At e-Surgery we strongly believe in responsible antibiotic prescribing and our GPs will only issue the minimum quantities needed to treat an infection. We cannot issue more then one course per patient. 

Click below to complete a short 2 min questionnaire to help our GPs make sure this medication is safe for you to take. All prices include the cost of a private prescription. 


Important Facts About Azithromycin

Most frequent questions and answers about Azithromycin for chlamydia treatment

Azithromycin is a form of antibiotic medication, which is used to treat infections caused by bacteria. It is commonly used as a form of chlamydia treatment, as it is extremely effective at eliminating the bacteria associated with Chlamydia infection.

Azithromycin is commonly used for treating chlamydia, but can also be used for a variety of other bacterial infections, including:

  • Chest, throat or nasal infections
  • Ear infections
  • Skin and soft tissue infections

You can find out more about Chlamydia HERE. It is important to note that Chlamydia symptoms in men may differ from Chlamydia symptoms in women. 

Tell your doctor or pharmacist if you are taking, or have recently taken any other medication. Below is a list of medications that may interfere with Azithromycin:

Antacids – Should be taken at least 1 hour before or 2 hours after the antacid
Ergotamine – Should not be taken at the same time as serious side effects may develop
Cholesterol lowering medicines (statins)
Warfarin or similar medicines – Used to thin the blood. Azithromycin can thin the blood even more
Cisapride – Should not be taken at the same time as this may cause severe heart problems 
Terfenadine – Should not be taken at the same time as this may cause severe heart problems
Zidovudine or Nelfinavir – Used to treat HIV infections. Taking nelfinavir with Azithromycin may induce side-effects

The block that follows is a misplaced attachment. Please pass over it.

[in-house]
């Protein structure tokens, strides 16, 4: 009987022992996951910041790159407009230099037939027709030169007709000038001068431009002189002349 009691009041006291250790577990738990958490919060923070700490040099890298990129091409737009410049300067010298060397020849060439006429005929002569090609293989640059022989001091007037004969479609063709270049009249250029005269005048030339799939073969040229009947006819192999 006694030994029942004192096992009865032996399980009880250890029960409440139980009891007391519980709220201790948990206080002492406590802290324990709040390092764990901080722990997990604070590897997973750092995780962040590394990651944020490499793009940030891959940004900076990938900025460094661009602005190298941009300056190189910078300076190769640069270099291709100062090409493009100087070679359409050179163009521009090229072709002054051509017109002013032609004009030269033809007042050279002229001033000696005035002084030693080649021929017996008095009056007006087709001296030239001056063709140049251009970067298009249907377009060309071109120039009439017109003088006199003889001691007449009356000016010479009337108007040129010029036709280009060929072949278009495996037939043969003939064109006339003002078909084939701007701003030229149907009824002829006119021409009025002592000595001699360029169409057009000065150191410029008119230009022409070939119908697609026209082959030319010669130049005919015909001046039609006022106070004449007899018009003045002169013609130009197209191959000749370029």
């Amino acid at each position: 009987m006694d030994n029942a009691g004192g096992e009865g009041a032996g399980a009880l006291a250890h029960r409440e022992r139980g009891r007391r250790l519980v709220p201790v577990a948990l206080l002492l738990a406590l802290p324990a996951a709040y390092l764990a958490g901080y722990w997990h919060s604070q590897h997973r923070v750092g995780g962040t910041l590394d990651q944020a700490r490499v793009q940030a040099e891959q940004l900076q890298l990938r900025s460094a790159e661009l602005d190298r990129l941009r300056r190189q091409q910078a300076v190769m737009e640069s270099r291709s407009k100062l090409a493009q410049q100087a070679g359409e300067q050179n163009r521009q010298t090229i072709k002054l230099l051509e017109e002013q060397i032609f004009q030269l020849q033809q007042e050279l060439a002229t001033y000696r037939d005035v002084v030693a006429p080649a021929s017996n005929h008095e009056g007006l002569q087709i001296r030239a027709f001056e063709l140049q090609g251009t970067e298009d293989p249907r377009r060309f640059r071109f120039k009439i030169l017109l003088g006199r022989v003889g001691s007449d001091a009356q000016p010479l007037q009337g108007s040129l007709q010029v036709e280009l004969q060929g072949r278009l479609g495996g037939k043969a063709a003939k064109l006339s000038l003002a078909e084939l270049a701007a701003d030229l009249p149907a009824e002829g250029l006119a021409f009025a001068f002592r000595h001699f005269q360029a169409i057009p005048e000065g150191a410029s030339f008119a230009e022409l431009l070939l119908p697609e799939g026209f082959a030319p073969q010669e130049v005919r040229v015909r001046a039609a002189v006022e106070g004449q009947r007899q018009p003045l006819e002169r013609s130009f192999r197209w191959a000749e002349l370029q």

Rifabutin – Used to treat tuberculosis (TB)
Quinidine – Used to treat heart rhythm problems
Cyclosporin – Your doctor may change your dose
Alfentanil – A painkiller, use with Azithromycin may make the effects stronger
Theophylline – Use with Azithromycin may make the effects stronger
Digoxin – Used to treat heart problems, use with Azithromycin may make the effects stronger
Astemizol – Used to treat hay fever, use with Azithromycin may make the effects stronger
Pimozide – Used to treat mental health problems, use with Azithromycin may make the effects stronger

As with any form of medication, Azithromycin treatment has side effects. For a full list of side effects, please read the Patient Information Leaflet of Azithromycin.  Below are a few of the common side effects of taking Azithromycin:

• Diarrhoea
• Abdominal pain
• Feeling sick (nausea)
• Loose wind (flatulence).
• Lack of appetite (anorexia)
• Feeling dizzy
• Headache
• Sensation of pins and needles or numbness (paraesthesia)
• Changes in your sense of taste
• Visual impairment
• Deafness
• Being sick (vomiting), stomach pain or cramps, loss of appetite, problems digesting your food
• Skin rashes and itching
• Joint pain (arthralgia)
• Fatigue
• Change in the quantity of the white blood cells and the concentration of bicarbonate in the blood

For the full list of possible side effects, please read through the Patient Information Leaflet of Azithromycin.

Currently there is insufficient information about the use of Azithromycin during pregnancy.

It is therefore advised that you shouldn’t use Azithromycin during pregnancy, unless advised by your doctor.

Azithromycin is partially passed through the mothers milk.

It is not known whether azithromycin has an impact on breast-fed infants. Therefore, whilst taking Azithromycin you should not breast-feed. It is recommended to discard the milk during treatment and up until 2 days after treatment.

Always take Azithromycin exactly as your doctor and pharmacist has prescribed. 

Azithromycin tablets can be taken with or without food, and it is suggested to take it with half a glass of water.

The normal dosage for chlamydia treatment is 1000mg all in one go, then 500mg daily for two days. The entire course is 3 days long. 

For full dosage guidelines click here.

Contact your doctor/pharmacist and go to your nearest hospital at once. 

Symptoms of an overdose of Azithromycin include: Hearing loss, feeling sick and diarrhoea.